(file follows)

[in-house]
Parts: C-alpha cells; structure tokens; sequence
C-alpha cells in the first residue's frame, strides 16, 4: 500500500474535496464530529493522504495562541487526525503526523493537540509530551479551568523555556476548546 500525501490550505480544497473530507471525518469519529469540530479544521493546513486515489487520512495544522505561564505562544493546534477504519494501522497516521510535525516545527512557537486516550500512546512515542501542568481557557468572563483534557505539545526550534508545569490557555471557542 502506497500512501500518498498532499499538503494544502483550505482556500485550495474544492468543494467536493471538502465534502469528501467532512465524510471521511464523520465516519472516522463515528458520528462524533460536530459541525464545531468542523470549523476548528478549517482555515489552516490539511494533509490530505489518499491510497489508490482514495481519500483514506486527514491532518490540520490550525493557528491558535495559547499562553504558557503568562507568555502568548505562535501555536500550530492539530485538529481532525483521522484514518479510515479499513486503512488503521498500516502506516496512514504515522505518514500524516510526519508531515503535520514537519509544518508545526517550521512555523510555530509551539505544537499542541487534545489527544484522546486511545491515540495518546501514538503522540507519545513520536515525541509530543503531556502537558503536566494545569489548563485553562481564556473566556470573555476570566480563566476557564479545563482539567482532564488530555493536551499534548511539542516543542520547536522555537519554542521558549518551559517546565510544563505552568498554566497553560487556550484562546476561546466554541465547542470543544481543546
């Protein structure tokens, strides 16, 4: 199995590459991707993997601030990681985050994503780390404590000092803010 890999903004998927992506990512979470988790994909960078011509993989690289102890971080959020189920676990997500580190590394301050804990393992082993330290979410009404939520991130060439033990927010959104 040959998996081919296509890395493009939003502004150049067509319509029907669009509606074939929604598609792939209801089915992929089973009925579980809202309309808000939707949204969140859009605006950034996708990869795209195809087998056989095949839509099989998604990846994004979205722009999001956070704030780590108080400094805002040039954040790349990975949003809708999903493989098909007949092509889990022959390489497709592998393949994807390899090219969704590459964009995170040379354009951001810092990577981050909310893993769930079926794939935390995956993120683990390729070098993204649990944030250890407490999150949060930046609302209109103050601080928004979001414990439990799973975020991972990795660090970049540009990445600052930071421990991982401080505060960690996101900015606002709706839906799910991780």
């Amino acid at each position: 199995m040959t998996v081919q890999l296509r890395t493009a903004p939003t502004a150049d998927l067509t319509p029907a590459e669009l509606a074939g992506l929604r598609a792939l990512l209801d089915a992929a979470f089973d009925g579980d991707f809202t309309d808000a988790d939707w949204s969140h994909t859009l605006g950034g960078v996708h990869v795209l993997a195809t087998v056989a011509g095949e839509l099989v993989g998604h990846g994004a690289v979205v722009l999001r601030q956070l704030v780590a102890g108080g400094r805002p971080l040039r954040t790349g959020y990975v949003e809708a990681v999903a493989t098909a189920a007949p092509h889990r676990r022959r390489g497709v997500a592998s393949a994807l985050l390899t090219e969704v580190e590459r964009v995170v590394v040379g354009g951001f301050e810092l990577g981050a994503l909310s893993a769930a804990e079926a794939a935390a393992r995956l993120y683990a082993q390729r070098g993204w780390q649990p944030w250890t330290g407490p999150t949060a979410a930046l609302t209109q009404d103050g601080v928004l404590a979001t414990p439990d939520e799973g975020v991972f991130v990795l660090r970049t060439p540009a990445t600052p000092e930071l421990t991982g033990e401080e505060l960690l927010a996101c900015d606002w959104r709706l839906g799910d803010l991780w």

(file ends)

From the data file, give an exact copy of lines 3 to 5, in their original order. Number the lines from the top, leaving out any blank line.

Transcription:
C-alpha cells in the first residue's frame, strides 16, 4: 500500500474535496464530529493522504495562541487526525503526523493537540509530551479551568523555556476548546 500525501490550505480544497473530507471525518469519529469540530479544521493546513486515489487520512495544522505561564505562544493546534477504519494501522497516521510535525516545527512557537486516550500512546512515542501542568481557557468572563483534557505539545526550534508545569490557555471557542 502506497500512501500518498498532499499538503494544502483550505482556500485550495474544492468543494467536493471538502465534502469528501467532512465524510471521511464523520465516519472516522463515528458520528462524533460536530459541525464545531468542523470549523476548528478549517482555515489552516490539511494533509490530505489518499491510497489508490482514495481519500483514506486527514491532518490540520490550525493557528491558535495559547499562553504558557503568562507568555502568548505562535501555536500550530492539530485538529481532525483521522484514518479510515479499513486503512488503521498500516502506516496512514504515522505518514500524516510526519508531515503535520514537519509544518508545526517550521512555523510555530509551539505544537499542541487534545489527544484522546486511545491515540495518546501514538503522540507519545513520536515525541509530543503531556502537558503536566494545569489548563485553562481564556473566556470573555476570566480563566476557564479545563482539567482532564488530555493536551499534548511539542516543542520547536522555537519554542521558549518551559517546565510544563505552568498554566497553560487556550484562546476561546466554541465547542470543544481543546
């Protein structure tokens, strides 16, 4: 199995590459991707993997601030990681985050994503780390404590000092803010 890999903004998927992506990512979470988790994909960078011509993989690289102890971080959020189920676990997500580190590394301050804990393992082993330290979410009404939520991130060439033990927010959104 040959998996081919296509890395493009939003502004150049067509319509029907669009509606074939929604598609792939209801089915992929089973009925579980809202309309808000939707949204969140859009605006950034996708990869795209195809087998056989095949839509099989998604990846994004979205722009999001956070704030780590108080400094805002040039954040790349990975949003809708999903493989098909007949092509889990022959390489497709592998393949994807390899090219969704590459964009995170040379354009951001810092990577981050909310893993769930079926794939935390995956993120683990390729070098993204649990944030250890407490999150949060930046609302209109103050601080928004979001414990439990799973975020991972990795660090970049540009990445600052930071421990991982401080505060960690996101900015606002709706839906799910991780």
């Amino acid at each position: 199995m040959t998996v081919q890999l296509r890395t493009a903004p939003t502004a150049d998927l067509t319509p029907a590459e669009l509606a074939g992506l929604r598609a792939l990512l209801d089915a992929a979470f089973d009925g579980d991707f809202t309309d808000a988790d939707w949204s969140h994909t859009l605006g950034g960078v996708h990869v795209l993997a195809t087998v056989a011509g095949e839509l099989v993989g998604h990846g994004a690289v979205v722009l999001r601030q956070l704030v780590a102890g108080g400094r805002p971080l040039r954040t790349g959020y990975v949003e809708a990681v999903a493989t098909a189920a007949p092509h889990r676990r022959r390489g497709v997500a592998s393949a994807l985050l390899t090219e969704v580190e590459r964009v995170v590394v040379g354009g951001f301050e810092l990577g981050a994503l909310s893993a769930a804990e079926a794939a935390a393992r995956l993120y683990a082993q390729r070098g993204w780390q649990p944030w250890t330290g407490p999150t949060a979410a930046l609302t209109q009404d103050g601080v928004l404590a979001t414990p439990d939520e799973g975020v991972f991130v990795l660090r970049t060439p540009a990445t600052p000092e930071l421990t991982g033990e401080e505060l960690l927010a996101c900015d606002w959104r709706l839906g799910d803010l991780w």